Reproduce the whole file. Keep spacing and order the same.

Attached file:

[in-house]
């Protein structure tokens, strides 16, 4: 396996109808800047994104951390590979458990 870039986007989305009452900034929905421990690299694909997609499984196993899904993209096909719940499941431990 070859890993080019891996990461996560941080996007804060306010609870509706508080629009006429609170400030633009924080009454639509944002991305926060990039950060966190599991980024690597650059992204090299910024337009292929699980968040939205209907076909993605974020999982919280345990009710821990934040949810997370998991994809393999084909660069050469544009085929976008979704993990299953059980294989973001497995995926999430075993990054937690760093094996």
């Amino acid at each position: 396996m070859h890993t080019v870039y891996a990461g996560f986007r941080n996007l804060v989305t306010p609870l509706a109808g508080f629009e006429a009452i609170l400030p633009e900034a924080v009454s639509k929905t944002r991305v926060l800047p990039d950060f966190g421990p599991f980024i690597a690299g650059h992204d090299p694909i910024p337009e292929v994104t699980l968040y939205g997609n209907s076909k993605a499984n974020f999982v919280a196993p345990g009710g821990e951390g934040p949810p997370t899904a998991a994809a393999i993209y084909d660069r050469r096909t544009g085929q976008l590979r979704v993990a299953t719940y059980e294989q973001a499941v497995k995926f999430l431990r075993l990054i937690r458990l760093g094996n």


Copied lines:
[in-house]
């Protein structure tokens, strides 16, 4: 396996109808800047994104951390590979458990 870039986007989305009452900034929905421990690299694909997609499984196993899904993209096909719940499941431990 070859890993080019891996990461996560941080996007804060306010609870509706508080629009006429609170400030633009924080009454639509944002991305926060990039950060966190599991980024690597650059992204090299910024337009292929699980968040939205209907076909993605974020999982919280345990009710821990934040949810997370998991994809393999084909660069050469544009085929976008979704993990299953059980294989973001497995995926999430075993990054937690760093094996």
């Amino acid at each position: 396996m070859h890993t080019v870039y891996a990461g996560f986007r941080n996007l804060v989305t306010p609870l509706a109808g508080f629009e006429a009452i609170l400030p633009e900034a924080v009454s639509k929905t944002r991305v926060l800047p990039d950060f966190g421990p599991f980024i690597a690299g650059h992204d090299p694909i910024p337009e292929v994104t699980l968040y939205g997609n209907s076909k993605a499984n974020f999982v919280a196993p345990g009710g821990e951390g934040p949810p997370t899904a998991a994809a393999i993209y084909d660069r050469r096909t544009g085929q976008l590979r979704v993990a299953t719940y059980e294989q973001a499941v497995k995926f999430l431990r075993l990054i937690r458990l760093g094996n």